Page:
When the British Bible Society celebrated its one-hundredth anniversary in London in November 1905, greetings were read from government leaders of many nations. The presiding officer, the Marquis of Northampton, said, “Now that we have read these addresses from earthy rulers, let us turn our minds to the King of Kings. We will sing, ‘Crown Him with Many Crowns.’ ”
The hymn of six stanzas was written in 1851 by Matthew Bridges. The idea of “many crowns” is suggested by the description in Revelation 19:12 of the one who sat upon the white horse: “His eyes were as a flame of fire, and on his head were many crowns.”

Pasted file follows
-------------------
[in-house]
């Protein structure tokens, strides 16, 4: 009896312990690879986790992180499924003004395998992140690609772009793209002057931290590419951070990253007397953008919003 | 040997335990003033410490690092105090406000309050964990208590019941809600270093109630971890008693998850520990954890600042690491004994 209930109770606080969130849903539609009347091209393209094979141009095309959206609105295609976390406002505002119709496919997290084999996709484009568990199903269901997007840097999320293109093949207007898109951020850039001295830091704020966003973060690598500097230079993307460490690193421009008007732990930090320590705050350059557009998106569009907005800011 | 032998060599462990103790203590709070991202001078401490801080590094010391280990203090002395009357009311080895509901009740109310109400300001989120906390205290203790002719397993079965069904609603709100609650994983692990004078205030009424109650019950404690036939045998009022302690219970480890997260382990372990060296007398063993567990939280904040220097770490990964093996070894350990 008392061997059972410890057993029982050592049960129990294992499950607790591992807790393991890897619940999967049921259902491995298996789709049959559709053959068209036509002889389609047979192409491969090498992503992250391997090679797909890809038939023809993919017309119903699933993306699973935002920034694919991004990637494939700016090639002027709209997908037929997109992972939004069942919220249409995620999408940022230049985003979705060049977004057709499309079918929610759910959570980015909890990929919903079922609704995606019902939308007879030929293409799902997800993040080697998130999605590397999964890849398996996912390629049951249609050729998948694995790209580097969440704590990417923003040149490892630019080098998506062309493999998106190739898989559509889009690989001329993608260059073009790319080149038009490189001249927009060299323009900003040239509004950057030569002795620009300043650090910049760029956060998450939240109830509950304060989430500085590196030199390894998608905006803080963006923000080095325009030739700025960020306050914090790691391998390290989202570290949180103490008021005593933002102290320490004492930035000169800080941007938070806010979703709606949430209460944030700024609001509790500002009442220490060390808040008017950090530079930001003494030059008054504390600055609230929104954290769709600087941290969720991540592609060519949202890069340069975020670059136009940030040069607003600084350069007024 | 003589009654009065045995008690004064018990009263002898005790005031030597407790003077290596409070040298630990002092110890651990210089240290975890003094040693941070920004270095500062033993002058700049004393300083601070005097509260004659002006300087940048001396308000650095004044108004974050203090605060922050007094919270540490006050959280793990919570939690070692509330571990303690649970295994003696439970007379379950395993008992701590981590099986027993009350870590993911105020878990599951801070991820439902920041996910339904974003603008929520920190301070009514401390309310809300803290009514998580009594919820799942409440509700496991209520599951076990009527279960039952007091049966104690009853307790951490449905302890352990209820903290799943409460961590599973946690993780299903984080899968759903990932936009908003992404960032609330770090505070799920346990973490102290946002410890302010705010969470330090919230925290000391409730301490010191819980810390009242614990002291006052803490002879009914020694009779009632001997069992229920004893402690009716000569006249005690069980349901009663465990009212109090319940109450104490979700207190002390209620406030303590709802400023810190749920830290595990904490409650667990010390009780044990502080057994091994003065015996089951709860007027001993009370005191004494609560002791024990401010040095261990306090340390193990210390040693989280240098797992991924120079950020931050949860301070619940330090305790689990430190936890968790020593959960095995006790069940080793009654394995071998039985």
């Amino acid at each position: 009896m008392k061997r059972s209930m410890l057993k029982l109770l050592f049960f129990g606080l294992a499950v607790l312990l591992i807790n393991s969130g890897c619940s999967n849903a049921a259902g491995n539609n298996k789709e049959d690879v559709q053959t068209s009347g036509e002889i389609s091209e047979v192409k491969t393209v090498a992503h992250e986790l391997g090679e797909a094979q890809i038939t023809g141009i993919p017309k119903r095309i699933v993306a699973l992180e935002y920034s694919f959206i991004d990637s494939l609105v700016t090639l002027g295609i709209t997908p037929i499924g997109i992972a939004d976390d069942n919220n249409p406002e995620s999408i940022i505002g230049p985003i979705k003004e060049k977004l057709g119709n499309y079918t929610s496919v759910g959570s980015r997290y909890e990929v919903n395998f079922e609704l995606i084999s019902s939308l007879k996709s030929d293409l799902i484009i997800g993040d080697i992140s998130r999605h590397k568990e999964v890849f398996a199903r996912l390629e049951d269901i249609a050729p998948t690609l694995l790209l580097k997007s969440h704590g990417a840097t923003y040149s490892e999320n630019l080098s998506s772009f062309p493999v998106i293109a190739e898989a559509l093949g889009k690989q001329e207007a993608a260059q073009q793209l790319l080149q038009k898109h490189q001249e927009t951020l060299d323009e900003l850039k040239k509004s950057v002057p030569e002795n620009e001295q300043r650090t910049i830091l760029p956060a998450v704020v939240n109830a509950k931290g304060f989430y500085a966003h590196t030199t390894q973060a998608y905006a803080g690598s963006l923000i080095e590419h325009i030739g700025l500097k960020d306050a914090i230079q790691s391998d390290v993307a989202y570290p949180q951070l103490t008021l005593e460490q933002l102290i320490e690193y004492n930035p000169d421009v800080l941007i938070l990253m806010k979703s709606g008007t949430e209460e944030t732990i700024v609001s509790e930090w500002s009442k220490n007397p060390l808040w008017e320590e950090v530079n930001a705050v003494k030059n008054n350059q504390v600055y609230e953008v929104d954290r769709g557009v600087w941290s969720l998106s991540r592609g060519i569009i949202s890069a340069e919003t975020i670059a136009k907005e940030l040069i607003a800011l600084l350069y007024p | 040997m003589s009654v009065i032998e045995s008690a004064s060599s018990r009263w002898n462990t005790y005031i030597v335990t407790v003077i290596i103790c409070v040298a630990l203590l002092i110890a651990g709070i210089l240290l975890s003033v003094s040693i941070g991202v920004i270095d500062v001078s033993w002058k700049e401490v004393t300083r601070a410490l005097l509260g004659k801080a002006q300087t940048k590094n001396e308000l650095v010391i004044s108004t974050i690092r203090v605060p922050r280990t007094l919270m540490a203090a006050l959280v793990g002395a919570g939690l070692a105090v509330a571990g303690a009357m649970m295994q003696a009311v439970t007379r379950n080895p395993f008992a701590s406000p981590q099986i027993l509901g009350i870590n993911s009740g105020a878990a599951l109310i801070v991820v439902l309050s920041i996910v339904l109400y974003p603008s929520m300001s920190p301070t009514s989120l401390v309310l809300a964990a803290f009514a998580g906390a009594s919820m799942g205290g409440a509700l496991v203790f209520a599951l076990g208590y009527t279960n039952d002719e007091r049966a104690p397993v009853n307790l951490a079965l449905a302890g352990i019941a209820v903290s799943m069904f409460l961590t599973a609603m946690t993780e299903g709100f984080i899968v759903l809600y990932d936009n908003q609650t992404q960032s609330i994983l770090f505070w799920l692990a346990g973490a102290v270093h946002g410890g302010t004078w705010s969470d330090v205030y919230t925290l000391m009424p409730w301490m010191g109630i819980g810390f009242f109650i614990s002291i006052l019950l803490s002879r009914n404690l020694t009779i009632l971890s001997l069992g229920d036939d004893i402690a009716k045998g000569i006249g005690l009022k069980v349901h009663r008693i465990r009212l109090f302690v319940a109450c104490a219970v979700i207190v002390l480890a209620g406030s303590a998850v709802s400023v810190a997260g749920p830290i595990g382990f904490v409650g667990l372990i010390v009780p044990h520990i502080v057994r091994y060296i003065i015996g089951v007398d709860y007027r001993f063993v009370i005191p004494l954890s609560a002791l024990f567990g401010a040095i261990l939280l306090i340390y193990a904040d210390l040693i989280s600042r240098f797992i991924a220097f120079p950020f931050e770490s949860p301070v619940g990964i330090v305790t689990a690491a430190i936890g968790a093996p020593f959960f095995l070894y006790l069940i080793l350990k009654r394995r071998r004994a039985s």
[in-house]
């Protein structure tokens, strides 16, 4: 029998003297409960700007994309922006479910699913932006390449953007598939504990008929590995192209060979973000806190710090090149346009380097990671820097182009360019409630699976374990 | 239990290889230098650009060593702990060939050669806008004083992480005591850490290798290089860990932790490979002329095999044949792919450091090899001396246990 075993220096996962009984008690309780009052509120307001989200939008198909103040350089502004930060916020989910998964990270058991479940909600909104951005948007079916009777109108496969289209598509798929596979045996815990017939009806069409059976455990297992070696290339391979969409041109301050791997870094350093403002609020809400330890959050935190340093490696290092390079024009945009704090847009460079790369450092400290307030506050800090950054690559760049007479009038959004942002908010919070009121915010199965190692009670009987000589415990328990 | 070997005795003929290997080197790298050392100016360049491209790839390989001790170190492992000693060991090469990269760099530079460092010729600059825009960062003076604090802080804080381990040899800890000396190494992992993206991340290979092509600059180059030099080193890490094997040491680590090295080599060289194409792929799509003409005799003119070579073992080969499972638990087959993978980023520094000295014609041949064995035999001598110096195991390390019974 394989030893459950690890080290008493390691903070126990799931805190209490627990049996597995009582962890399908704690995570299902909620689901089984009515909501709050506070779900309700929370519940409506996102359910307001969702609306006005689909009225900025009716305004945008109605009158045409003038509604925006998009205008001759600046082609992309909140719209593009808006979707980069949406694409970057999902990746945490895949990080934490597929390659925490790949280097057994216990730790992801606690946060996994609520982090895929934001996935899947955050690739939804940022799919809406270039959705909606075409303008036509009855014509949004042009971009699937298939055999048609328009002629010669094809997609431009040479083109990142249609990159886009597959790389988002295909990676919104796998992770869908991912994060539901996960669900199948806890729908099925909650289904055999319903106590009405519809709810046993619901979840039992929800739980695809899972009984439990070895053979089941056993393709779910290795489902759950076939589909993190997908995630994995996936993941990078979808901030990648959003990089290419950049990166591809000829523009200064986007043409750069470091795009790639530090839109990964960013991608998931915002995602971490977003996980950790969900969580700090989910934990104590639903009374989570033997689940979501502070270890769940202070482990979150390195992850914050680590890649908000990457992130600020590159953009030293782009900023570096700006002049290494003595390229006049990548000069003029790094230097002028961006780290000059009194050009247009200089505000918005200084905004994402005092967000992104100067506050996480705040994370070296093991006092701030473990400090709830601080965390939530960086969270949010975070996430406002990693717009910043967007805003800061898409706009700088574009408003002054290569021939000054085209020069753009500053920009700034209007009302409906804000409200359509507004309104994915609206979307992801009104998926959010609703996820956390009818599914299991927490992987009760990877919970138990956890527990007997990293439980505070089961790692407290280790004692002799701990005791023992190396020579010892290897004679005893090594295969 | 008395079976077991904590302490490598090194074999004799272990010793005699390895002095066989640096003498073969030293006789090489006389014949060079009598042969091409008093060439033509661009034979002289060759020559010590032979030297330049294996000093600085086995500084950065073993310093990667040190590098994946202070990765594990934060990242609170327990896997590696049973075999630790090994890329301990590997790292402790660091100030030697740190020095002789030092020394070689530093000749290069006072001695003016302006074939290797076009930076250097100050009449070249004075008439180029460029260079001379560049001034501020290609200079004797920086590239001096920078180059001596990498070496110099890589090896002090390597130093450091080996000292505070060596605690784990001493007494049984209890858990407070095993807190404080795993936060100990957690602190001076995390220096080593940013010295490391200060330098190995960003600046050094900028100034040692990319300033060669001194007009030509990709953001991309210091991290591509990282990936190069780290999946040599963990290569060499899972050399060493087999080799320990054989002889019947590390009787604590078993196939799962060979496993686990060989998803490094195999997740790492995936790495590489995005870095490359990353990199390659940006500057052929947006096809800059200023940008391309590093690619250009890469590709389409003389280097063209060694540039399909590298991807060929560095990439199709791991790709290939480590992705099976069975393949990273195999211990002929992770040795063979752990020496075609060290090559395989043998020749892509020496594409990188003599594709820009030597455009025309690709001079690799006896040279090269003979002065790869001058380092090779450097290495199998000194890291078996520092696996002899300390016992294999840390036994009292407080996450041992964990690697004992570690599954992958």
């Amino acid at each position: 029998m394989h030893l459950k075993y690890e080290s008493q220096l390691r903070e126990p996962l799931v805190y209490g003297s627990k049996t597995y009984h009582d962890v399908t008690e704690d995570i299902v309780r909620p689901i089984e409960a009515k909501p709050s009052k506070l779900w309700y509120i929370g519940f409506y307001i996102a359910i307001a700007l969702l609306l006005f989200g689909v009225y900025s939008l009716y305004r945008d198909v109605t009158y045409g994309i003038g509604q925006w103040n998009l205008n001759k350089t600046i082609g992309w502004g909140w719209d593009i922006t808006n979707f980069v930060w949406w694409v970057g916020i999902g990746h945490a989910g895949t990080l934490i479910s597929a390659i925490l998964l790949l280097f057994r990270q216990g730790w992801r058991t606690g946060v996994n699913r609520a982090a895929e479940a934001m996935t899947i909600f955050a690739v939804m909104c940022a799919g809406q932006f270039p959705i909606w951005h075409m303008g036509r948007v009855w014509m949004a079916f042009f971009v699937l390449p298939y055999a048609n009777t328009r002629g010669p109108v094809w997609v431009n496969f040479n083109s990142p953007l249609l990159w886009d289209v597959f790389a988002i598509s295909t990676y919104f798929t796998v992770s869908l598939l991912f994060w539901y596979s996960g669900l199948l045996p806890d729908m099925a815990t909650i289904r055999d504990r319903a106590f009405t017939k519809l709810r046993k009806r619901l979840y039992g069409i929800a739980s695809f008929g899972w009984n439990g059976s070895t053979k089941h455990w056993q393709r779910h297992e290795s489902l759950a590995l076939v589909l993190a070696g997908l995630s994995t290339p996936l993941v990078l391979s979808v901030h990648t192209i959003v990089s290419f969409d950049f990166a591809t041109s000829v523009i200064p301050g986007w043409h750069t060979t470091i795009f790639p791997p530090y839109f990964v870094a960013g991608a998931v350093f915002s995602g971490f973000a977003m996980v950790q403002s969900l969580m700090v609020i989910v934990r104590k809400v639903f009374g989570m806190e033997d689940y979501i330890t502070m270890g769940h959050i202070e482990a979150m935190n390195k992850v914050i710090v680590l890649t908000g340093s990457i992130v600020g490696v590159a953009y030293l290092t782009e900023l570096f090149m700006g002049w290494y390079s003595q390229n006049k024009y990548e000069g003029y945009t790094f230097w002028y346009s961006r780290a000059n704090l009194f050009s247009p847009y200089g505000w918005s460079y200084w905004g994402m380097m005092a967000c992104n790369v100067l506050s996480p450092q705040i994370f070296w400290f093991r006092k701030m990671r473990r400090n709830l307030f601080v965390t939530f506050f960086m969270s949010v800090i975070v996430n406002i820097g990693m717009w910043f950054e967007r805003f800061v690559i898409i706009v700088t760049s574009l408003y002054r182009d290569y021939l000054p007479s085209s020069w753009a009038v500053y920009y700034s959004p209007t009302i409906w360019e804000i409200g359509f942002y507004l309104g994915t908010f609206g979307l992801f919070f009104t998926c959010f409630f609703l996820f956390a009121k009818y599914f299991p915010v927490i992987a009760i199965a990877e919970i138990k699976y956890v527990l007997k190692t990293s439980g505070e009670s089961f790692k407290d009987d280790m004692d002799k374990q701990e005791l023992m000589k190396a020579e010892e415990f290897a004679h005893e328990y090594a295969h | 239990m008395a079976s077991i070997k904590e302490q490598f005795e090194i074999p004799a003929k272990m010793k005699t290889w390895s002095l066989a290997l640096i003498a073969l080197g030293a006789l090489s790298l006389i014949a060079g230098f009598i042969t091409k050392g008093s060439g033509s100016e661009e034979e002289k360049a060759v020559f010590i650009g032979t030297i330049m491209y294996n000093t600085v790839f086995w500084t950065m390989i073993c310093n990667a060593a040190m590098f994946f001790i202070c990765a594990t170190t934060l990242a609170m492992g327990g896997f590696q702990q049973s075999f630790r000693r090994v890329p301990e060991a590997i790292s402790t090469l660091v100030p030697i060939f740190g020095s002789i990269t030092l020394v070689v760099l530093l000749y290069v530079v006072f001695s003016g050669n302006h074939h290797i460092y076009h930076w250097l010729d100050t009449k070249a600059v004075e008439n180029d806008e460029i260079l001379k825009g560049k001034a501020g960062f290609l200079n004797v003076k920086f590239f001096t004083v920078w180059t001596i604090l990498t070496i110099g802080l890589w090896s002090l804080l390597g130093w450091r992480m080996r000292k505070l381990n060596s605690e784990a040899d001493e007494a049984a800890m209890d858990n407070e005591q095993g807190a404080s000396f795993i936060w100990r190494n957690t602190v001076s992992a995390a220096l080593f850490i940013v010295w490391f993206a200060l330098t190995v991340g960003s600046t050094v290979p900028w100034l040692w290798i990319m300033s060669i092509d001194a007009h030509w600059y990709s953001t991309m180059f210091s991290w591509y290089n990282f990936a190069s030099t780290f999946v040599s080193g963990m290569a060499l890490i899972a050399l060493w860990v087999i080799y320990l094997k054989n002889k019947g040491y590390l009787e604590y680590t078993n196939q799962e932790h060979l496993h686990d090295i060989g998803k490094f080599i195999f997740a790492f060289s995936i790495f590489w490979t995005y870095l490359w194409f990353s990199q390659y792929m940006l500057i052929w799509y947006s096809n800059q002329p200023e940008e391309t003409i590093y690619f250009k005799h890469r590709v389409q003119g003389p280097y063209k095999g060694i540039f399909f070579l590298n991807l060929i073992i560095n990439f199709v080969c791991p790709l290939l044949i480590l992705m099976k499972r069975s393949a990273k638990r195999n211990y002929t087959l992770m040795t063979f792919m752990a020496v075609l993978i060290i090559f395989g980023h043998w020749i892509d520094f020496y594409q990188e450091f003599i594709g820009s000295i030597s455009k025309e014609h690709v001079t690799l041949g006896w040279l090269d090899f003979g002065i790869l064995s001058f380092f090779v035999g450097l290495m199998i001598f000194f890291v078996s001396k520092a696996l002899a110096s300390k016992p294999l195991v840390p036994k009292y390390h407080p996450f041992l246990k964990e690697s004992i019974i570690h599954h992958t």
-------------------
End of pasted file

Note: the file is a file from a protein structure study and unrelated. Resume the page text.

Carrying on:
Twenty-three years after Bridges wrote the hymn, an Anglican minister, Godfrey Thring, wrote some additional stanzas that added more “crowns” to Bridges format - crowning Christ as Lord of life and Lord of light. Our hymnals today generally include four stanzas - two or three by Bridges and one or two by Thring.